Folksinger Tom Paxton, in a new composition "Hand Me Down My Joggin' Shoes," literally gets swept up in the phenomenon, but makes clear it's not for him:
I was out for a stroll just walking the pup,
Checkin' the scene and seein' what was up,
I wasn't bothering nobody, just easing on down the road
Just behind me, pitty pitty pat,
I said Good Lord tell me what is that,
I turned to look and my brain took and overload.
Down the trail and around the pond
Come a thousand people with their underwear on
Pickin' em up and layin' em down like mad
Puffin' and groanin' and faces all red
Eyes rolled back in their sweaty heads.
I never saw so many people look so bad.
Come on Harry, come on Sue
We're gonna get ourselves in shape the fashionable way
Twenty-fire laps around the pond
Will make us tall and slim and blond.
Oh hand me down my joggin' shoes today
I thought I'd head back to the farm
But suddenly someone snagged my arm
And there I was in the middle of the seething pack.
I was sweating like a fool, I was out of breath
I was trying to keep from getting tramped to death
You fools can jeer and scoff
But my legs are broken, they're falling off.
In the movie "House Calls," Walter Matthau locomotes to his own drummer. Obviously out of step with jogger Glenda Jackson, he reaches top speed with a hilarious fast walk. Unfortunately, if he's whetted interest in the civil past-time of walking it's been imperceptible.
It's the runners who have become a power bloc. Recently in Los Altos Hills, Calif., a city councilman proposed ordinances that would require a license for jogging and guidelines for "acceptable" running behavior, or a ban on jogging altogether. What apparently got to this official were the "Sunday Fun Runs," during which scores of runners run up and down a narrow, hilly road, sometimes many abreast, scaring motorists.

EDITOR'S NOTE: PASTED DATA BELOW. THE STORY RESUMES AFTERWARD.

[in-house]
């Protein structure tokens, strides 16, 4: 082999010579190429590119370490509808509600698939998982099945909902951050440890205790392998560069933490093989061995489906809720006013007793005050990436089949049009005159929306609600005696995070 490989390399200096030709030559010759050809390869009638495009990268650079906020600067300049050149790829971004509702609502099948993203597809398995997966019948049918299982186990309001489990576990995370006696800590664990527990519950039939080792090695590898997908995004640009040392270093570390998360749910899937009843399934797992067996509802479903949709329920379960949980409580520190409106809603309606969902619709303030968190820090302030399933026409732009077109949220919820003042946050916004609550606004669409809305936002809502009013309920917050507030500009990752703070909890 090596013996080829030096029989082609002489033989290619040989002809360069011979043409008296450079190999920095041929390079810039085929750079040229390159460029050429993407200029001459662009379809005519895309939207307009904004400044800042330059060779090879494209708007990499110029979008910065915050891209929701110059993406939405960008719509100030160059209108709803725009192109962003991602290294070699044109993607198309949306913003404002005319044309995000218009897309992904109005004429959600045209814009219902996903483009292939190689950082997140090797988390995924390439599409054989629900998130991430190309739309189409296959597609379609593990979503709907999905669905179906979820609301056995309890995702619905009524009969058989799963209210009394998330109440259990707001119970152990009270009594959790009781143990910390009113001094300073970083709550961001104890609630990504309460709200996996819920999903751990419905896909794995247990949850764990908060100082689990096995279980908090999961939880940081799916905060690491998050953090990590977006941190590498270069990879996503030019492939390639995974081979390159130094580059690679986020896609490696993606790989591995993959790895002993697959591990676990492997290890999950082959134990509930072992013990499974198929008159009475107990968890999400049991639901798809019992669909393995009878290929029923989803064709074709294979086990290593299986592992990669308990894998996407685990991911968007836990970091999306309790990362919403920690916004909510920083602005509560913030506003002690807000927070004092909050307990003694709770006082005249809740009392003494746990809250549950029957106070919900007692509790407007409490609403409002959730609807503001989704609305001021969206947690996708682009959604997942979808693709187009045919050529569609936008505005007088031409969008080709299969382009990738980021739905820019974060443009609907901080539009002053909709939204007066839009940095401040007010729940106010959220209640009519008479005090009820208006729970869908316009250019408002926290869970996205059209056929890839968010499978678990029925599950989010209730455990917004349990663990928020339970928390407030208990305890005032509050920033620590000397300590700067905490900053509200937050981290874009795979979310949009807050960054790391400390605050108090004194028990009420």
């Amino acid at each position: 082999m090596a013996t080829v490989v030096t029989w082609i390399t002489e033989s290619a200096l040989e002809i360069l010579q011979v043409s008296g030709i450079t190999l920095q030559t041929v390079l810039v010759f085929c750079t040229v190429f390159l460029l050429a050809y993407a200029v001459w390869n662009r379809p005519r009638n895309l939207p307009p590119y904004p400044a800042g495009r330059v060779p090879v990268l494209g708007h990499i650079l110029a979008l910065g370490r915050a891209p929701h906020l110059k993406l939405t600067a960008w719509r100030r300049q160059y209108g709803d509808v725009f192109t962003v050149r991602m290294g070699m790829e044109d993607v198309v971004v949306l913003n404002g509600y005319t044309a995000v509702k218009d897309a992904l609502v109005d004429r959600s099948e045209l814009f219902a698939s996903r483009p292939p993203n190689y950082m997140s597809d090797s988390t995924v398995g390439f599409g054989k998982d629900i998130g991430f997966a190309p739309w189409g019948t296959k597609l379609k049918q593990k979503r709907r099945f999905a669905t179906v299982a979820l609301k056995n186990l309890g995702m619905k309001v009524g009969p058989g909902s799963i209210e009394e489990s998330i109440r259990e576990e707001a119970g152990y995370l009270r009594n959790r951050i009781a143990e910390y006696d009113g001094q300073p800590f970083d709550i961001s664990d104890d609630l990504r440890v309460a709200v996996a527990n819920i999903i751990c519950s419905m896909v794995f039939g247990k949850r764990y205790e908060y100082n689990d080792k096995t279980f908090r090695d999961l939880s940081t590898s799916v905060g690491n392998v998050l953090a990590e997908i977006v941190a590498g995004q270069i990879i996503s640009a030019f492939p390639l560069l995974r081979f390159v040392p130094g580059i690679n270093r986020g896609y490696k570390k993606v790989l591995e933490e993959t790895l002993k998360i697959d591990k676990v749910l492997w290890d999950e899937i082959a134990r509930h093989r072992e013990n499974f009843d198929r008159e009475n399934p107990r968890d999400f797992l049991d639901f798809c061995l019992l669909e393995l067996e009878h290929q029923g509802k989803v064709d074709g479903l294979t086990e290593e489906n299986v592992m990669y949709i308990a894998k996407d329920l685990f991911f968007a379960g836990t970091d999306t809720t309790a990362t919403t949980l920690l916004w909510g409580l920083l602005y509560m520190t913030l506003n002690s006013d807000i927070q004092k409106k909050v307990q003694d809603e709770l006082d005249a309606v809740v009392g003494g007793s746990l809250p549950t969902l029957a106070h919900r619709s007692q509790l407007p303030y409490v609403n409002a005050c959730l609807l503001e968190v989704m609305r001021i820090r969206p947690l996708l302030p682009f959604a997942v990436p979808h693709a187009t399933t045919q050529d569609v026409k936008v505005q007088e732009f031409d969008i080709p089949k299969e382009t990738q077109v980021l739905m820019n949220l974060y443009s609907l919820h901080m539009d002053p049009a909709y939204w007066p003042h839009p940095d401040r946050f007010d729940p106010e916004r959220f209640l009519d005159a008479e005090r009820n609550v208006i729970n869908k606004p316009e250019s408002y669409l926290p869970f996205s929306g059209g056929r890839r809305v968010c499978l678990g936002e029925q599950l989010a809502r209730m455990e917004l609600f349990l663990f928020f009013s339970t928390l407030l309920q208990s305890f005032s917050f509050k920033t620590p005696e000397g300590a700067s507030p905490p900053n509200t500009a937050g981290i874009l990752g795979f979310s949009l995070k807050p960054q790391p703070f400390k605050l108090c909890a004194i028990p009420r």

Jogging, though, will not be banned. As if to prove it's still a jogger's world, a large number of the pro-jogging forces, presumably the joggers themselves, turned out the night the ordinances were discussed. A city official said that a council committee studying the jogging problem will probably recommend nothing more than "alternate jogging routes and safety precautions."
Nor have any medical aspects of running stimulated much anti-running sentiment.'Jogger's kidney" and "jogger's nipples" have proven better conversation pieces than deterrents.
Meanwhile, herdes of runners want to get in the author's race. James Fixx's "The Complete Book of Running" and running high priest Dr. George Sheehan's "Running & Being" are high up on the hardback list, and "The Complete Runner" and "The Runner's Handbook" are trade paperback best sellers. But some upcoming titles run the gamut: "Holistic Running: Beyond the Threshold of Fitness," "The Psychic Power of Running" and Zen Running."
There's no end in sight though there is some hope Scharlatt (an editor who claims to have bad feet and wouldn't run if she had good ones) insists, "The Non-Runner's Book" should be the book to end all running books."
Wouldn't hurt the backlash a bit. CAPTION: Illustration, Model:; Copyright (c) 1978, The New Yorker Magazine, Inc.